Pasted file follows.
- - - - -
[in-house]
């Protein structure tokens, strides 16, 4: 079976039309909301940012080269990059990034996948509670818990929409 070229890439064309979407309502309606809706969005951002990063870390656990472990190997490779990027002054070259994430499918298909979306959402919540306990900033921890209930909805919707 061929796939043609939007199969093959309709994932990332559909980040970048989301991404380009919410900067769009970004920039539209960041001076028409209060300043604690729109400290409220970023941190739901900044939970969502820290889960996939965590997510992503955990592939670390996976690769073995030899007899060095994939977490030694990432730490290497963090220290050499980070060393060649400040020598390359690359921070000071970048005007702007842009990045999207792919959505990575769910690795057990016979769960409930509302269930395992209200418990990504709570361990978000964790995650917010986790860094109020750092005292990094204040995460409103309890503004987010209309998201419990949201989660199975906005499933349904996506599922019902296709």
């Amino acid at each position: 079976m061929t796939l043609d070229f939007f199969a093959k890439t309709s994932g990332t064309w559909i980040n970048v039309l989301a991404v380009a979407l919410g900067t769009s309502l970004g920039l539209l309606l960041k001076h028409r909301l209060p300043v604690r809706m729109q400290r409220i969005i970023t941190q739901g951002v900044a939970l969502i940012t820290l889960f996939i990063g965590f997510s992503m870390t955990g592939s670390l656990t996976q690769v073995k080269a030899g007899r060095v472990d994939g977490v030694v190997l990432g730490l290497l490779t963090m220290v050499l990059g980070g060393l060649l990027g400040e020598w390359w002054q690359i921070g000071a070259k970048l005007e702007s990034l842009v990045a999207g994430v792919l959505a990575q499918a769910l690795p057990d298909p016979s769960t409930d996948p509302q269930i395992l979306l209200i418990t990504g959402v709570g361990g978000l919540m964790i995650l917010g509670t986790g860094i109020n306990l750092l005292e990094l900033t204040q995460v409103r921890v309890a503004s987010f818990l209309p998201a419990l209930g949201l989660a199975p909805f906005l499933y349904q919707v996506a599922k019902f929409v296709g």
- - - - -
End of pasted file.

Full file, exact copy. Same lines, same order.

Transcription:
[in-house]
């Protein structure tokens, strides 16, 4: 079976039309909301940012080269990059990034996948509670818990929409 070229890439064309979407309502309606809706969005951002990063870390656990472990190997490779990027002054070259994430499918298909979306959402919540306990900033921890209930909805919707 061929796939043609939007199969093959309709994932990332559909980040970048989301991404380009919410900067769009970004920039539209960041001076028409209060300043604690729109400290409220970023941190739901900044939970969502820290889960996939965590997510992503955990592939670390996976690769073995030899007899060095994939977490030694990432730490290497963090220290050499980070060393060649400040020598390359690359921070000071970048005007702007842009990045999207792919959505990575769910690795057990016979769960409930509302269930395992209200418990990504709570361990978000964790995650917010986790860094109020750092005292990094204040995460409103309890503004987010209309998201419990949201989660199975906005499933349904996506599922019902296709």
């Amino acid at each position: 079976m061929t796939l043609d070229f939007f199969a093959k890439t309709s994932g990332t064309w559909i980040n970048v039309l989301a991404v380009a979407l919410g900067t769009s309502l970004g920039l539209l309606l960041k001076h028409r909301l209060p300043v604690r809706m729109q400290r409220i969005i970023t941190q739901g951002v900044a939970l969502i940012t820290l889960f996939i990063g965590f997510s992503m870390t955990g592939s670390l656990t996976q690769v073995k080269a030899g007899r060095v472990d994939g977490v030694v190997l990432g730490l290497l490779t963090m220290v050499l990059g980070g060393l060649l990027g400040e020598w390359w002054q690359i921070g000071a070259k970048l005007e702007s990034l842009v990045a999207g994430v792919l959505a990575q499918a769910l690795p057990d298909p016979s769960t409930d996948p509302q269930i395992l979306l209200i418990t990504g959402v709570g361990g978000l919540m964790i995650l917010g509670t986790g860094i109020n306990l750092l005292e990094l900033t204040q995460v409103r921890v309890a503004s987010f818990l209309p998201a419990l209930g949201l989660a199975p909805f906005l499933y349904q919707v996506a599922k019902f929409v296709g």